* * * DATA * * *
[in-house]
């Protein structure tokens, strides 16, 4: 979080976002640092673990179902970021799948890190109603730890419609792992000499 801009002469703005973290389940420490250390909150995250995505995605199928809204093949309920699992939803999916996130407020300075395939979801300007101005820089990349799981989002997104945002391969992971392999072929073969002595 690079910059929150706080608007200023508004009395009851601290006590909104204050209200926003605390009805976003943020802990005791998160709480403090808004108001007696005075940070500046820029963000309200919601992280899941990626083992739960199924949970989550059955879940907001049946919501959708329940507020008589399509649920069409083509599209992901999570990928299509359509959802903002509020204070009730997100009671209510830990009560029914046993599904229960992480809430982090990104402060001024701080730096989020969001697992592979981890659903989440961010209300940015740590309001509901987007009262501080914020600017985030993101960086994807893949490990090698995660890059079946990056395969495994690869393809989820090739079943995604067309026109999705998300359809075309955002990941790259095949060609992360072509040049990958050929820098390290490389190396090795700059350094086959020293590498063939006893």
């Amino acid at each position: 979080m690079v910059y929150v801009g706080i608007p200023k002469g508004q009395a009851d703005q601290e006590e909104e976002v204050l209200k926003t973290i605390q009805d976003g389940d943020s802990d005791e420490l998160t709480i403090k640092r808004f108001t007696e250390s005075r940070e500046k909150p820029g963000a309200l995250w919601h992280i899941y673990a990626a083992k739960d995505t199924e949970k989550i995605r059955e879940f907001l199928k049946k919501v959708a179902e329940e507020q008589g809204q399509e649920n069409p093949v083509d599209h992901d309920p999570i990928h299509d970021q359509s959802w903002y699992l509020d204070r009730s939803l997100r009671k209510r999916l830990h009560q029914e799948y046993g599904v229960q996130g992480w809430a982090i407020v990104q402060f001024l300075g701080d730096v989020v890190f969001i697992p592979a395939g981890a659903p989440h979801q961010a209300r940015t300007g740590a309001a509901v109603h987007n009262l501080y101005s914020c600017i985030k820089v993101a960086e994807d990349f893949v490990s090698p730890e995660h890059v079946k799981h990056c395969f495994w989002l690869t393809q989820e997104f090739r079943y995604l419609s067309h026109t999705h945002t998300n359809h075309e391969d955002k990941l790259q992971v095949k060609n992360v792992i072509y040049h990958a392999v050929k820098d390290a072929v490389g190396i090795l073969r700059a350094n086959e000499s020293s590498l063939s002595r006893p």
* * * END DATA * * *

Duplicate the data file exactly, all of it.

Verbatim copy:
[in-house]
């Protein structure tokens, strides 16, 4: 979080976002640092673990179902970021799948890190109603730890419609792992000499 801009002469703005973290389940420490250390909150995250995505995605199928809204093949309920699992939803999916996130407020300075395939979801300007101005820089990349799981989002997104945002391969992971392999072929073969002595 690079910059929150706080608007200023508004009395009851601290006590909104204050209200926003605390009805976003943020802990005791998160709480403090808004108001007696005075940070500046820029963000309200919601992280899941990626083992739960199924949970989550059955879940907001049946919501959708329940507020008589399509649920069409083509599209992901999570990928299509359509959802903002509020204070009730997100009671209510830990009560029914046993599904229960992480809430982090990104402060001024701080730096989020969001697992592979981890659903989440961010209300940015740590309001509901987007009262501080914020600017985030993101960086994807893949490990090698995660890059079946990056395969495994690869393809989820090739079943995604067309026109999705998300359809075309955002990941790259095949060609992360072509040049990958050929820098390290490389190396090795700059350094086959020293590498063939006893």
């Amino acid at each position: 979080m690079v910059y929150v801009g706080i608007p200023k002469g508004q009395a009851d703005q601290e006590e909104e976002v204050l209200k926003t973290i605390q009805d976003g389940d943020s802990d005791e420490l998160t709480i403090k640092r808004f108001t007696e250390s005075r940070e500046k909150p820029g963000a309200l995250w919601h992280i899941y673990a990626a083992k739960d995505t199924e949970k989550i995605r059955e879940f907001l199928k049946k919501v959708a179902e329940e507020q008589g809204q399509e649920n069409p093949v083509d599209h992901d309920p999570i990928h299509d970021q359509s959802w903002y699992l509020d204070r009730s939803l997100r009671k209510r999916l830990h009560q029914e799948y046993g599904v229960q996130g992480w809430a982090i407020v990104q402060f001024l300075g701080d730096v989020v890190f969001i697992p592979a395939g981890a659903p989440h979801q961010a209300r940015t300007g740590a309001a509901v109603h987007n009262l501080y101005s914020c600017i985030k820089v993101a960086e994807d990349f893949v490990s090698p730890e995660h890059v079946k799981h990056c395969f495994w989002l690869t393809q989820e997104f090739r079943y995604l419609s067309h026109t999705h945002t998300n359809h075309e391969d955002k990941l790259q992971v095949k060609n992360v792992i072509y040049h990958a392999v050929k820098d390290a072929v490389g190396i090795l073969r700059a350094n086959e000499s020293s590498l063939s002595r006893p």